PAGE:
The Famous Art Frauds – Part 1

Forging art is as old as art itself, and the term Art Forgery is described by Wikipedia as: The creation and selling of art which are falsely credited to other, usually more famous artists. Modern day authentication is much better now than it used to be which tends to make this sort of crime less popular than it once was. However, it can still be a very lucrative occupation and many talented forgers have replicated some of the most famous painting in the world. In this blog we expose some of the forgers and some of the works that they copied.

The Art Collector

There is nothing than can strike fear into a museum curator or art collector than the possibility their most prized piece of art is a forgery. Despite modern detection techniques the age-old crime of forgery is still going strong. The whole art world has been rife with duped collectors paying vast amounts of money for something that is basically a fake. Albeit, a clever and most artistic piece of work but nevertheless still fake.

Han van Meegeren

Van Meegeren was a highly talented artist who was disillusioned that his work was not getting the respect he judged that it deserved. He turned his talents to fraud, and developed a way of placing his Old Master-style paintings into an oven to bake them. By doing so he aged his new canvasses so that they looked hundreds of years older. It is estimated that this technique was so successful that he managed to scam over $60 million out of duped art collectors. It is even said that he daringly sold fake Vermeer’s to the Nazi leader Hermann Goring in the 1930’s and 40’s. At his trial, Van Meegeren actually painted a fake Vermeer to prove that he was not selling genuine priceless originals.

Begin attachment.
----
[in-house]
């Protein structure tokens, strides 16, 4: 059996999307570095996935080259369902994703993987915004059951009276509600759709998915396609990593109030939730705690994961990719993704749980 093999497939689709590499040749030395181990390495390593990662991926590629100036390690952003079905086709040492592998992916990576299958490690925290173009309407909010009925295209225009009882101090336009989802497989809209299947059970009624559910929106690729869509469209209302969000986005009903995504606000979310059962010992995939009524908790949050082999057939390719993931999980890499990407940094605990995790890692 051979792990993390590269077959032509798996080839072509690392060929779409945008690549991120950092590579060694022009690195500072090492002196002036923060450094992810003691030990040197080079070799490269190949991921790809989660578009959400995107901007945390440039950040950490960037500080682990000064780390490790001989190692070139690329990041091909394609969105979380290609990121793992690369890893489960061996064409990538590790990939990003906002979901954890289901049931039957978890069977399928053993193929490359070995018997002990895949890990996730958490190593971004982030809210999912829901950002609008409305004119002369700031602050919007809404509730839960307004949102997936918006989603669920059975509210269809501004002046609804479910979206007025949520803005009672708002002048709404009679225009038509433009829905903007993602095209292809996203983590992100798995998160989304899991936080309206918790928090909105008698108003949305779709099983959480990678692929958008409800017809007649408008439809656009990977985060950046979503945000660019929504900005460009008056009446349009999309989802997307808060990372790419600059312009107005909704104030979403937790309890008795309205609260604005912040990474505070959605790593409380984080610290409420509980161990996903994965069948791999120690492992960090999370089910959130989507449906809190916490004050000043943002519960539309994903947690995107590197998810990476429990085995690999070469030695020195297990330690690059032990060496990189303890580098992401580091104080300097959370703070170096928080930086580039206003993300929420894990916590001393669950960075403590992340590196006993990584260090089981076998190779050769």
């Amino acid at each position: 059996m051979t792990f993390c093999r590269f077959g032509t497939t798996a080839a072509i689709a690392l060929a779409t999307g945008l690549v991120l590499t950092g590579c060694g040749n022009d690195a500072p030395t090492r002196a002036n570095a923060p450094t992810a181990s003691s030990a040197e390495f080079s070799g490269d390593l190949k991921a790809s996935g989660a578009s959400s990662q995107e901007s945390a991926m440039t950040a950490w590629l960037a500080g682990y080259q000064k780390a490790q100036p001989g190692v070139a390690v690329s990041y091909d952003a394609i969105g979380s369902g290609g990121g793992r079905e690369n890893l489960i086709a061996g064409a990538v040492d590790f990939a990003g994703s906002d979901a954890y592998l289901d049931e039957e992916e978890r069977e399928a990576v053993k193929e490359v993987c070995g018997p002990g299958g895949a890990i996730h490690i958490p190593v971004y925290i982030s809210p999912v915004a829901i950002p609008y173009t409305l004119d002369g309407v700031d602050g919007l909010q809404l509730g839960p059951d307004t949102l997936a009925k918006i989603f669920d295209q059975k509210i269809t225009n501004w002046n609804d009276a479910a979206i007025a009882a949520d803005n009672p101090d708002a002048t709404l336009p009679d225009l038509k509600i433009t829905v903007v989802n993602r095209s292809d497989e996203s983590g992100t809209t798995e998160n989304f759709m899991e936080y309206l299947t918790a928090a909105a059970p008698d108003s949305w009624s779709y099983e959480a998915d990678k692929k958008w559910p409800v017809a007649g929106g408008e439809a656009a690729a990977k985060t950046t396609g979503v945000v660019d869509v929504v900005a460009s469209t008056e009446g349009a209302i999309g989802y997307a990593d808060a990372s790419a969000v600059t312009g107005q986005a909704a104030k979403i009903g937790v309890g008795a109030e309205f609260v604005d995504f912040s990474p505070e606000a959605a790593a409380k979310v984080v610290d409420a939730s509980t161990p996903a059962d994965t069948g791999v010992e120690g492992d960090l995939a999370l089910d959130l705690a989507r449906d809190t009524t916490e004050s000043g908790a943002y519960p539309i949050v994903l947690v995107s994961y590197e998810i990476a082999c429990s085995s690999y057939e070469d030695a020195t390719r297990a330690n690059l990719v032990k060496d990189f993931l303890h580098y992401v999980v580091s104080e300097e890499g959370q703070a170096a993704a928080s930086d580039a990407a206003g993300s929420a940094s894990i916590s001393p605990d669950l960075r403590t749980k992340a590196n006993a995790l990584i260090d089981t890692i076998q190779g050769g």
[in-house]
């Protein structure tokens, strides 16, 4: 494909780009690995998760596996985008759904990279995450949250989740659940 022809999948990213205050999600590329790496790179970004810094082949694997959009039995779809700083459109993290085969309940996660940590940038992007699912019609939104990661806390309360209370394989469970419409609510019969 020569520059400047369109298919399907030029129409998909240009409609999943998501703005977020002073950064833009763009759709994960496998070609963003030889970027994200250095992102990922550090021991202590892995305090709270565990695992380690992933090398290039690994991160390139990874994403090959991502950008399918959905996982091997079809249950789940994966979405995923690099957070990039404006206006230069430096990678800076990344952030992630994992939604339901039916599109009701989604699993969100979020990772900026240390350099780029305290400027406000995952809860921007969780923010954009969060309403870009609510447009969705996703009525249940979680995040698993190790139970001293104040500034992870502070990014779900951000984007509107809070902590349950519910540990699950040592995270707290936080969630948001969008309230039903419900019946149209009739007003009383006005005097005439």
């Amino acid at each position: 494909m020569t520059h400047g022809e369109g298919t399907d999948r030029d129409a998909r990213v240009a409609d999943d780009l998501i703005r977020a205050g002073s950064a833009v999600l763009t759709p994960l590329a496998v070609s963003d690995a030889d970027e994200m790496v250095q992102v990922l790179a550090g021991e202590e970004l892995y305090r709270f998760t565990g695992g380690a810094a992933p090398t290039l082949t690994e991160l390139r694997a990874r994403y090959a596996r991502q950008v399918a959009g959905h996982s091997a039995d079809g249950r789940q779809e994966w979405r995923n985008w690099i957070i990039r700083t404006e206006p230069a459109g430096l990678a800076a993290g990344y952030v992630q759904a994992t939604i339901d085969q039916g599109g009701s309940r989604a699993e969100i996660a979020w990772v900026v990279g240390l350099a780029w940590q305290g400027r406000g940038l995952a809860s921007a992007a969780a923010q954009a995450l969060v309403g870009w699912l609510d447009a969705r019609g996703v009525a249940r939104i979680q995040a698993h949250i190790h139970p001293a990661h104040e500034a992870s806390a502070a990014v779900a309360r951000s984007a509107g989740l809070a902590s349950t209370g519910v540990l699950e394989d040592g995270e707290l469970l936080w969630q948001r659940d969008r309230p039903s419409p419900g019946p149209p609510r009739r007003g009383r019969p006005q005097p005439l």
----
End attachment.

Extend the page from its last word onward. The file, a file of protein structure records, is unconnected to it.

Unknown Forgers

One of the most recent discoveries of forged art since Van Meegeren was an unmasking of an Old Master forgery ring. Authorities have not caught the offenders and it is not clear how far the scam went, but the world-famous auction house Sotheby’s has already issued a $10 million refund for a Frans Hals portrait they sold in 2011. A Massachusetts detective company which specializes in art fraud was engaged to inspect the work. Martin’s Orion Analytical proved without doubt that modern day materials and paints where on the canvas. The unknown forgers are still to be brought to justice. The unearthed scam has placed implications of doubt on other paintings, which included a Lucas Cranach painting that was owned by the Prince of Liechtenstein, and a Parmigianino. There is an estimated possible 25 suspect works of art that are attributed to the same gang.

These forgeries are excellent works of art in their own right, the naked eyes of many experts from art dealers to the top auction houses could not differentiate these painting from the originals. It is therefore somebody who has great skill has painted them, and in a different life may have been Old Masters themselves.